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What is an Ice-breaker?

August 7, 2018

An ice-breaker, or a warmer, is a (quick) activity which is used at the beginning of a course or a lesson to help the students and teacher get to know each other. In some lessons, ice-breakers may also be used as a means to revisit the content from the previous lesson or as a lead-in to introduce a new topic. Ice-breakers should be enjoyable and fun, as their main aim is to make students at ease and prime them for the lesson.

 

In this post, we’ll talk about the importance of ice-breakers in the language classroom and give you some practical ideas for your lessons.

 

Why start the lesson with an ice-breaker?

 

Ice-breakers are an important tool to make students more comfortable during the lessons, build group cohesiveness and foster a positive classroom environment. Here are some reasons we believe ice-breakers can be useful in the learning process:

 

To help your students get to know each other

 

Students usually spend a lot of time together during the term. Getting them to know each other might help the teacher create a warm and welcoming atmosphere. Creating a warm atmosphere might bring invaluable benefits to the learning process. For instance, students might be less self-conscious of their mistakes if they feel they are in an environment where they can trust each other. They are also more bound to help their peers, give them feedback and work collaboratively. Collaborative work and interaction, in many methods and approaches to teaching, is the key for learners to achieve better results when learning a language, and ice-breakers can definitely be helpful to promote collaboration in the classroom.

 

To help you get to know your learners

 

The ice-breaker is a moment when the teacher can observe, interact and learn more about who the students are. This can helpful either to identify possible linguistic areas that should be worked on or to use learners’ personal information to make the lesson more personalised, meaningful and relevant. It is important to stress that, although students might make language mistakes during the ice-breaker, correcting them on the spot too frequently is not advisable. This is a moment for students to feel comfortable and communicate in the most genuine way possible, and on-the-spot error correction might hinder spontaneity.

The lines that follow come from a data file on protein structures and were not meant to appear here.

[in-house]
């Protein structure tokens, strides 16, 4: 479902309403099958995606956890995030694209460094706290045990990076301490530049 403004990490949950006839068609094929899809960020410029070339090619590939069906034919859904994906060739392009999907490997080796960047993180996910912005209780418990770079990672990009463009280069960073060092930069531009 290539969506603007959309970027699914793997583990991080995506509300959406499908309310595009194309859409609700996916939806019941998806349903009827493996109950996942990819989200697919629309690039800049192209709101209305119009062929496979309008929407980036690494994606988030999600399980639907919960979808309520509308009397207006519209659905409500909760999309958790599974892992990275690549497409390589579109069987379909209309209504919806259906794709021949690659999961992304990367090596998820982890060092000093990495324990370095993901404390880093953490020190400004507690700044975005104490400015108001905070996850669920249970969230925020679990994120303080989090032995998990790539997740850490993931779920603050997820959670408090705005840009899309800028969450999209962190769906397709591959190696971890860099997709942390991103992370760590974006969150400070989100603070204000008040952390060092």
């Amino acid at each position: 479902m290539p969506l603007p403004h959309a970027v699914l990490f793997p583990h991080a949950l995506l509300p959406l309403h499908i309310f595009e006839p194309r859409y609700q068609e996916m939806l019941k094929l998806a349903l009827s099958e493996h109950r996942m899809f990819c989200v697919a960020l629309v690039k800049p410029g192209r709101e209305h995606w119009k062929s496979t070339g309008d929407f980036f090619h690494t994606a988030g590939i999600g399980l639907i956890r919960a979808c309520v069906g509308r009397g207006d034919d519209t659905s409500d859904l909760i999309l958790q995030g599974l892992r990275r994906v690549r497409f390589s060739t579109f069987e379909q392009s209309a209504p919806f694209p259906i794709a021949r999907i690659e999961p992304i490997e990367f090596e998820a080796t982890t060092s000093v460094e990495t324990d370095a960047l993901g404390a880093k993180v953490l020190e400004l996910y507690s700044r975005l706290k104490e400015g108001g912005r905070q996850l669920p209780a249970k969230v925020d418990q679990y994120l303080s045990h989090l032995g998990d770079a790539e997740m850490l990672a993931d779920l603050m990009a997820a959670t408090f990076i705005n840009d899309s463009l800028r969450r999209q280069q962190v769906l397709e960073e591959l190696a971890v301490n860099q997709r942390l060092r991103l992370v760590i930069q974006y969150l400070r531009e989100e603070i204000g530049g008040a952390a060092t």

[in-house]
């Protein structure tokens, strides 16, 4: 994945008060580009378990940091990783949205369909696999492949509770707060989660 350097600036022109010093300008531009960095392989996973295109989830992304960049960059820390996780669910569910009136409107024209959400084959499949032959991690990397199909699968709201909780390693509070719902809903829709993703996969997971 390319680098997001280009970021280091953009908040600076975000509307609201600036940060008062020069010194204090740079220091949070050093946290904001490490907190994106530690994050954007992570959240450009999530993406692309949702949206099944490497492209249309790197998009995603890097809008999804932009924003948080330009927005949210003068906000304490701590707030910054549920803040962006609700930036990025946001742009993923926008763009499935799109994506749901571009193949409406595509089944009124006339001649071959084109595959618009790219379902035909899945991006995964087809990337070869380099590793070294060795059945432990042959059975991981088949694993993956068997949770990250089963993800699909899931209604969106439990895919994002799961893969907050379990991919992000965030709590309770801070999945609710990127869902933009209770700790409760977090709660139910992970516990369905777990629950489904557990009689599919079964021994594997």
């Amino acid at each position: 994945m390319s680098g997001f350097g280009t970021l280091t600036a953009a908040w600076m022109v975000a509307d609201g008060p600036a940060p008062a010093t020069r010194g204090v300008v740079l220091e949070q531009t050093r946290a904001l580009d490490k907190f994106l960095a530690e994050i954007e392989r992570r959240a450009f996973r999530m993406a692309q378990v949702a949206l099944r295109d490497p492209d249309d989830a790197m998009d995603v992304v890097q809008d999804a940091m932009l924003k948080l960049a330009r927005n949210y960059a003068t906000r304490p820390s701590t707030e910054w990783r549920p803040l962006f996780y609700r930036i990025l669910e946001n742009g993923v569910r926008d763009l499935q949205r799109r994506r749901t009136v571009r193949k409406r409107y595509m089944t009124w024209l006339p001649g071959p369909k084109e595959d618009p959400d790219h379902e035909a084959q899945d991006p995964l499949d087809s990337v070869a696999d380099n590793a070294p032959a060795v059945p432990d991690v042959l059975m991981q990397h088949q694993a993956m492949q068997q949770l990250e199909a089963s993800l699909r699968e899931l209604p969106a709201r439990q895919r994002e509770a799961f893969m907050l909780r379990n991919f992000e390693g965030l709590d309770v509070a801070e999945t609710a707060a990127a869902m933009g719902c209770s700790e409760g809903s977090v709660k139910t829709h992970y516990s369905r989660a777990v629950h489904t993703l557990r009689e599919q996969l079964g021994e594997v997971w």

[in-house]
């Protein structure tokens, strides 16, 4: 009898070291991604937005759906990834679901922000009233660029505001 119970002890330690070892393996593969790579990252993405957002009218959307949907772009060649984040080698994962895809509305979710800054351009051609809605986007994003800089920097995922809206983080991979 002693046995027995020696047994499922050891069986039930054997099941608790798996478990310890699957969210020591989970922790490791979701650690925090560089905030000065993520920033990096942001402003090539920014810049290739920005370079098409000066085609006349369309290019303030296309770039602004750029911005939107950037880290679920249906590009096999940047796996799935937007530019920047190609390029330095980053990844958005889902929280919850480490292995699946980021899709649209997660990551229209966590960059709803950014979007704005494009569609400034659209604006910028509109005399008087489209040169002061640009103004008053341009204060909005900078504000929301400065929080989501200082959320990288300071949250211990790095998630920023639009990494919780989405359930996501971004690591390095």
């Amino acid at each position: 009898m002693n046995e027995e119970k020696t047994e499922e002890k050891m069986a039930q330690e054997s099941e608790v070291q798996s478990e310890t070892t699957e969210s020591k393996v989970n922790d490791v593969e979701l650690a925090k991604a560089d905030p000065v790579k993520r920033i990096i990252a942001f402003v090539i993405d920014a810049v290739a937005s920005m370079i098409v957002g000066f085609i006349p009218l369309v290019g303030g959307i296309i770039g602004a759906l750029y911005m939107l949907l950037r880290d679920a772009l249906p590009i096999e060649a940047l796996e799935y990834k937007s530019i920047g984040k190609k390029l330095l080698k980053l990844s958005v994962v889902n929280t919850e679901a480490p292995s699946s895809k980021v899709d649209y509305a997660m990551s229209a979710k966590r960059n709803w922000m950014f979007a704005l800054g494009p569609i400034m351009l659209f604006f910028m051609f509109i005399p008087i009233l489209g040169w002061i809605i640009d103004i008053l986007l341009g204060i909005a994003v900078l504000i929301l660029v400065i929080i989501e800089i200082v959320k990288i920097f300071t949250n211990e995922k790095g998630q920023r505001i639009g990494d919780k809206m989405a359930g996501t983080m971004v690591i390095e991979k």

To revisit the content of the previous lesson in a fun way

 

Before jumping into new content when the lesson starts, it is always useful to revisit and review what was learned in the previous lesson. This helps students build confidence and caters for learners who would benefit from more practice on a specific language item. A quick consolidation at the beginning of the lesson also gives absentees a chance to catch up. The advantage of revising content during the ice-breaker is to kill two birds with one stone: you warm students up and prime them for learning while consolidating their knowledge and skills in a fun way.

 

Creative ideas and classroom tips

 

Coming up with a new and creative idea to start the lesson can become an impossible task as the term evolves. We compiled a list of useful links and websites where you can “steal” good ideas from. Remember to share your own ice-breaker ideas in the comment section below!

 

National Geographic Learning’s ELT blog

 

ELT Resourceful

 

Macmillan Community

 

Busy Teacher

 

Dave’s ESL Cafe

 

One Stop English

 

Busy Teacher

 

International TEFL Academy (video)

 

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Andreia Zakime is an Academic Coordinator at Cultura Inglesa São Paulo, a CELTA tutor and one of the co-founders of What is ELT?

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